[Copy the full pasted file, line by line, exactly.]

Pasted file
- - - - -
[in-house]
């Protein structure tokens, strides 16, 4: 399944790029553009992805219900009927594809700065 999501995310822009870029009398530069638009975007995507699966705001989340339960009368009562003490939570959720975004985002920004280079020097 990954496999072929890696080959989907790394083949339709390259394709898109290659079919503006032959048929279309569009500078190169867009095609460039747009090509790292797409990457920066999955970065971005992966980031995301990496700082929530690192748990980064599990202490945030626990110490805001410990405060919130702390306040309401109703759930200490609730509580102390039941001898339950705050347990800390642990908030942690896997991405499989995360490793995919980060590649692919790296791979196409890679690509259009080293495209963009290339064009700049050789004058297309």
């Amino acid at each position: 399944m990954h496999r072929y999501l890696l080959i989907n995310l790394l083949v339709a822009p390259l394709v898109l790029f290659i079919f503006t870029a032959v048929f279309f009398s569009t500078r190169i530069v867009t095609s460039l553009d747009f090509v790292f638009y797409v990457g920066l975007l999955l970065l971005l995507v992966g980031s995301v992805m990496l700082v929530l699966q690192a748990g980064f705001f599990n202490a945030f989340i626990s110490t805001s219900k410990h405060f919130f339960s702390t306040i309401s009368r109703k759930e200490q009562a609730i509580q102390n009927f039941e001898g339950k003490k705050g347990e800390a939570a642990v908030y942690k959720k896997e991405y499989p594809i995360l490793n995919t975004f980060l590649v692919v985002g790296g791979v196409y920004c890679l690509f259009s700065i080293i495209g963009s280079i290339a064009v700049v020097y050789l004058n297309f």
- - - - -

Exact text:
[in-house]
């Protein structure tokens, strides 16, 4: 399944790029553009992805219900009927594809700065 999501995310822009870029009398530069638009975007995507699966705001989340339960009368009562003490939570959720975004985002920004280079020097 990954496999072929890696080959989907790394083949339709390259394709898109290659079919503006032959048929279309569009500078190169867009095609460039747009090509790292797409990457920066999955970065971005992966980031995301990496700082929530690192748990980064599990202490945030626990110490805001410990405060919130702390306040309401109703759930200490609730509580102390039941001898339950705050347990800390642990908030942690896997991405499989995360490793995919980060590649692919790296791979196409890679690509259009080293495209963009290339064009700049050789004058297309």
């Amino acid at each position: 399944m990954h496999r072929y999501l890696l080959i989907n995310l790394l083949v339709a822009p390259l394709v898109l790029f290659i079919f503006t870029a032959v048929f279309f009398s569009t500078r190169i530069v867009t095609s460039l553009d747009f090509v790292f638009y797409v990457g920066l975007l999955l970065l971005l995507v992966g980031s995301v992805m990496l700082v929530l699966q690192a748990g980064f705001f599990n202490a945030f989340i626990s110490t805001s219900k410990h405060f919130f339960s702390t306040i309401s009368r109703k759930e200490q009562a609730i509580q102390n009927f039941e001898g339950k003490k705050g347990e800390a939570a642990v908030y942690k959720k896997e991405y499989p594809i995360l490793n995919t975004f980060l590649v692919v985002g790296g791979v196409y920004c890679l690509f259009s700065i080293i495209g963009s280079i290339a064009v700049v020097y050789l004058n297309f």